Hulu, the online television and movies provider touted as a potential competitor to YouTube, reportedly intends to go public, which will likely result in a classic good news-bad news scenarios for advertisers, according to online advertising researcher eMarketer Inc.
The initial public offering (IPO) flotation could value the world's No.2 online video streaming site at $2 billion. Earlier it had raised $100 million in financing from Providence Equity Partners.
Hulu, which is owned by a clutch of companies including Walt Disney's
"The IPO's capital infusion will give Hulu greater resources for obtaining more studio-level video content, the kind of content that soothes safety-conscious brand marketers. That extra cash will also help Hulu compete against various forces like Netflix, the cable companies and TV networks," the eMarketer report said.
The pressure that shareholders will place on Hulu is harder to gauge than the current pressure from its parent TV networks. As an independent entity, Hulu will incur greater costs for locking up video content as the broadcast networks that now supply nearly all of its content will become Hulu's competitors.
Therefore, Hulu will need substantial payments to entice deal-making. Greater expenses for Hulu likely will mean higher cost per thousand impressions (CPMs) for video advertisers.
An online advertisement impression is a single appearance of an advertisement on a web page. Each time an advertisement loads onto a user's screen, the ad server may count that loading as one impression.
Hulu will probably need to place more ads per video stream. But that can increase clutter that reduces the advertising's effectiveness, as it can turn off audiences who are put off by more ads.
"Some of Hulu's owners also would like to dial back how much free video they offer, believing it diminishes the value of their reruns, and could entice viewers to ditch their cable or satellite subscriptions, which generate hefty revenue," according to a Wall Street Journal report in August. That possibility could affect Hulu's usefulness for advertisers, even if the rumored IPO fails to take place.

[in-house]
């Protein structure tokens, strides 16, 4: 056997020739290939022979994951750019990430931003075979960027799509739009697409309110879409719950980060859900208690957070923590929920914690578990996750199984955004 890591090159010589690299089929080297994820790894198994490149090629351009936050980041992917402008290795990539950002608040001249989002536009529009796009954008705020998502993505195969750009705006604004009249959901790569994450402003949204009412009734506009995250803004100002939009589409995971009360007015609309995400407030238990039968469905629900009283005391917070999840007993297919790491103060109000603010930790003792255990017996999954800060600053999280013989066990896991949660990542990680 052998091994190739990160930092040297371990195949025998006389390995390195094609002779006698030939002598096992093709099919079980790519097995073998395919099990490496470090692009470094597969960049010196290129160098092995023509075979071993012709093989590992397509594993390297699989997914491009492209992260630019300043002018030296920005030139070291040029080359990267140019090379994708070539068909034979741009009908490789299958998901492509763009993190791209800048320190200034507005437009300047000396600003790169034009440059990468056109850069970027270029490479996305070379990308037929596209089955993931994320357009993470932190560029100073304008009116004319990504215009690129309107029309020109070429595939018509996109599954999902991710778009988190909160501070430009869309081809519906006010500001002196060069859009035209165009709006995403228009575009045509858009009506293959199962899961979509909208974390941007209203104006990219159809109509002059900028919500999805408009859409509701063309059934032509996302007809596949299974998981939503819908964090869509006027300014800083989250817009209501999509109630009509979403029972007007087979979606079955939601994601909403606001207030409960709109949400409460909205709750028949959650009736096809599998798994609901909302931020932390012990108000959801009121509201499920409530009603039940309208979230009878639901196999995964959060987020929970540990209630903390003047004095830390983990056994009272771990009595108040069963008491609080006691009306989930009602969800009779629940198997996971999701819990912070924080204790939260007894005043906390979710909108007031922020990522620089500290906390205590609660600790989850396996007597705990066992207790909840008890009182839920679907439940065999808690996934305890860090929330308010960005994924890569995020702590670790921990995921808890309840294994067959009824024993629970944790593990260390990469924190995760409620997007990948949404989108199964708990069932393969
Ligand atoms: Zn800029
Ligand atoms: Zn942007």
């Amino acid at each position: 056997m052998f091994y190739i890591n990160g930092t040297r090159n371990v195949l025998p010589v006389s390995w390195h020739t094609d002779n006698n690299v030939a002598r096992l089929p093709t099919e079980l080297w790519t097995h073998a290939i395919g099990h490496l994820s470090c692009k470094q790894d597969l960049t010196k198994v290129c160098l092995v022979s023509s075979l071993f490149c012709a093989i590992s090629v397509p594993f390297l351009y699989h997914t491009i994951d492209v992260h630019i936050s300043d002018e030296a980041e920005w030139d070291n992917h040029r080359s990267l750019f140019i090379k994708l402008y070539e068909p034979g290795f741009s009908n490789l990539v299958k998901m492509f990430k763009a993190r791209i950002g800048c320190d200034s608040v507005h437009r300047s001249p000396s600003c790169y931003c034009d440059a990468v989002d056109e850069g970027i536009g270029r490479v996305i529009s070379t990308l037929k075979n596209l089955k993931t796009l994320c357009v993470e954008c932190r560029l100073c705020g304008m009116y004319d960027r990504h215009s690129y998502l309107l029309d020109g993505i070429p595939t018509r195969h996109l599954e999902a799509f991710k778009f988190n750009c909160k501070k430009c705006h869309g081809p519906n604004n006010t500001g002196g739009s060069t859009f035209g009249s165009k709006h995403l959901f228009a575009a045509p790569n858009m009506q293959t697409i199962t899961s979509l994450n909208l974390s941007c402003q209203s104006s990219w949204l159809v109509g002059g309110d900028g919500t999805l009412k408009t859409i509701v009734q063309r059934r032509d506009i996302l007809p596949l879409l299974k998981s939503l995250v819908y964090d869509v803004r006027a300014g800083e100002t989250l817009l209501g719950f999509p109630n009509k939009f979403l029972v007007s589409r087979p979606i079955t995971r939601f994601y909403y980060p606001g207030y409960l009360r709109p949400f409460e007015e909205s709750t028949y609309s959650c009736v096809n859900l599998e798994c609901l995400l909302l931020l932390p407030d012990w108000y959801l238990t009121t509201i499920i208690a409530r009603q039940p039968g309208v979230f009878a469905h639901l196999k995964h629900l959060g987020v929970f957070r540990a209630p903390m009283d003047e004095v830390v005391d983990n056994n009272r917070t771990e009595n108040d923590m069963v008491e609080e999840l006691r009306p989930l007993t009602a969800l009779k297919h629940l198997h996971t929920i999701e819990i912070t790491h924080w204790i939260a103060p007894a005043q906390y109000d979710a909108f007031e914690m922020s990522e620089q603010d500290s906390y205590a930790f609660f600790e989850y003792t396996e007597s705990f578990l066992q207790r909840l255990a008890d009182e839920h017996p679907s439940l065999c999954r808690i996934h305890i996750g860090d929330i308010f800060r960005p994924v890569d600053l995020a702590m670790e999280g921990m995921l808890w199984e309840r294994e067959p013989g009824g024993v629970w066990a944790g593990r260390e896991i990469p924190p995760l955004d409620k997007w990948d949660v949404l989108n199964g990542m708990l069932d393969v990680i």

The site is the top online destination for broadcast TV shows, and each Hulu viewer saw an average of 27.9 ads in July 2010, in contrast to only 4.6 ads per user on YouTube, according to comScore Video Metrix.
ComScore Video Metrix said advertisers ran over 783 million streaming-video ads on Hulu in July 2010, but about 452 million on the second-largest online video property, the Tremor Media network, and only 219 million on YouTube.
When it comes to the average number of minutes each audience member spent viewing videos in July 2010, only YouTube outranks Hulu. Internet users spend 282.7 minutes streaming video on YouTube vs. 158 minutes on Hulu, according to comScore.
Advertisers bought more ads per viewer on Hulu in June 2010 than on the sites of some of Hulu's current owners, such as ABC or FOX. Trust is the core reason why brand marketers will run more video ads on Hulu or TheWB.com than on YouTube.
Much of today's online video content presents safety risks for brand marketers, who are concerned about the suitability of the content for a given brand. The uncertainty encourages many brands to stay "traditional" and simply place video ads only within fully trusted content, such as full television episodes on Hulu and the TV-network-owned sites.
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